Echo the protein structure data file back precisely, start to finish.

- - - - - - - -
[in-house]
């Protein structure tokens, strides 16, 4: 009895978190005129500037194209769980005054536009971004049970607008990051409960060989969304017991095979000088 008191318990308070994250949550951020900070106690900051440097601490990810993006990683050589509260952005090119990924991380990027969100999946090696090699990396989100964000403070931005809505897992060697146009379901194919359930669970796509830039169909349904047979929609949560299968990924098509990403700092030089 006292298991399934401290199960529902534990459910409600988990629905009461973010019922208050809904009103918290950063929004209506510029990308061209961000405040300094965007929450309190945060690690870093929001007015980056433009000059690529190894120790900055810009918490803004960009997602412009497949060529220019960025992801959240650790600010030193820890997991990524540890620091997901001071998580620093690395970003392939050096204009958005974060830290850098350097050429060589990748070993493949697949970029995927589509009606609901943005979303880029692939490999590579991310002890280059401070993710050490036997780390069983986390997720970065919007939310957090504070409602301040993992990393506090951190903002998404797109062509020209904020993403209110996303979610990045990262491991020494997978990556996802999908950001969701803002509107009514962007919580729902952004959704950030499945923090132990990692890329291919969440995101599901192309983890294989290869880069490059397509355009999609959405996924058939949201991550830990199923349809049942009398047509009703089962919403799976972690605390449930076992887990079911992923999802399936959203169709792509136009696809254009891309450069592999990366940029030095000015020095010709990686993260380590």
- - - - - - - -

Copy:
[in-house]
């Protein structure tokens, strides 16, 4: 009895978190005129500037194209769980005054536009971004049970607008990051409960060989969304017991095979000088 008191318990308070994250949550951020900070106690900051440097601490990810993006990683050589509260952005090119990924991380990027969100999946090696090699990396989100964000403070931005809505897992060697146009379901194919359930669970796509830039169909349904047979929609949560299968990924098509990403700092030089 006292298991399934401290199960529902534990459910409600988990629905009461973010019922208050809904009103918290950063929004209506510029990308061209961000405040300094965007929450309190945060690690870093929001007015980056433009000059690529190894120790900055810009918490803004960009997602412009497949060529220019960025992801959240650790600010030193820890997991990524540890620091997901001071998580620093690395970003392939050096204009958005974060830290850098350097050429060589990748070993493949697949970029995927589509009606609901943005979303880029692939490999590579991310002890280059401070993710050490036997780390069983986390997720970065919007939310957090504070409602301040993992990393506090951190903002998404797109062509020209904020993403209110996303979610990045990262491991020494997978990556996802999908950001969701803002509107009514962007919580729902952004959704950030499945923090132990990692890329291919969440995101599901192309983890294989290869880069490059397509355009999609959405996924058939949201991550830990199923349809049942009398047509009703089962919403799976972690605390449930076992887990079911992923999802399936959203169709792509136009696809254009891309450069592999990366940029030095000015020095010709990686993260380590």